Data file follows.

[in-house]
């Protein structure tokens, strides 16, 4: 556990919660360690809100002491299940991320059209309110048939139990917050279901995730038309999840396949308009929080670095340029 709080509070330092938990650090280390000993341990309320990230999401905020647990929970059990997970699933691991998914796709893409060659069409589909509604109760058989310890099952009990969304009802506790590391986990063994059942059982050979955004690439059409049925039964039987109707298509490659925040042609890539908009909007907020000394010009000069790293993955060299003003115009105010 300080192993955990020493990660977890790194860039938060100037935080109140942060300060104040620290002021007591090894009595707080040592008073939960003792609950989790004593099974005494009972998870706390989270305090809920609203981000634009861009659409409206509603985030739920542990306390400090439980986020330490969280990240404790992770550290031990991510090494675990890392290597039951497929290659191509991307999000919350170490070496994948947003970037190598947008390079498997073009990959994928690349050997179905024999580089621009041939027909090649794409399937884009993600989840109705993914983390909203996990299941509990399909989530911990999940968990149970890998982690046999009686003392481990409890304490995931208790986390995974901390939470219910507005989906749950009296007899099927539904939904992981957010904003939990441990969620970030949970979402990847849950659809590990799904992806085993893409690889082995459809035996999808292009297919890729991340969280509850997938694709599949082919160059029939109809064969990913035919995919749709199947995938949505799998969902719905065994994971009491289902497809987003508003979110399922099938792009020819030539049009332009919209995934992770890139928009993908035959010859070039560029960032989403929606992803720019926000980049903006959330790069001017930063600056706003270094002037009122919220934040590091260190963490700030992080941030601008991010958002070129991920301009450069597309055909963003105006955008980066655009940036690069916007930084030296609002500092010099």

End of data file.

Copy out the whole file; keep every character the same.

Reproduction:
[in-house]
């Protein structure tokens, strides 16, 4: 556990919660360690809100002491299940991320059209309110048939139990917050279901995730038309999840396949308009929080670095340029 709080509070330092938990650090280390000993341990309320990230999401905020647990929970059990997970699933691991998914796709893409060659069409589909509604109760058989310890099952009990969304009802506790590391986990063994059942059982050979955004690439059409049925039964039987109707298509490659925040042609890539908009909007907020000394010009000069790293993955060299003003115009105010 300080192993955990020493990660977890790194860039938060100037935080109140942060300060104040620290002021007591090894009595707080040592008073939960003792609950989790004593099974005494009972998870706390989270305090809920609203981000634009861009659409409206509603985030739920542990306390400090439980986020330490969280990240404790992770550290031990991510090494675990890392290597039951497929290659191509991307999000919350170490070496994948947003970037190598947008390079498997073009990959994928690349050997179905024999580089621009041939027909090649794409399937884009993600989840109705993914983390909203996990299941509990399909989530911990999940968990149970890998982690046999009686003392481990409890304490995931208790986390995974901390939470219910507005989906749950009296007899099927539904939904992981957010904003939990441990969620970030949970979402990847849950659809590990799904992806085993893409690889082995459809035996999808292009297919890729991340969280509850997938694709599949082919160059029939109809064969990913035919995919749709199947995938949505799998969902719905065994994971009491289902497809987003508003979110399922099938792009020819030539049009332009919209995934992770890139928009993908035959010859070039560029960032989403929606992803720019926000980049903006959330790069001017930063600056706003270094002037009122919220934040590091260190963490700030992080941030601008991010958002070129991920301009450069597309055909963003105006955008980066655009940036690069916007930084030296609002500092010099």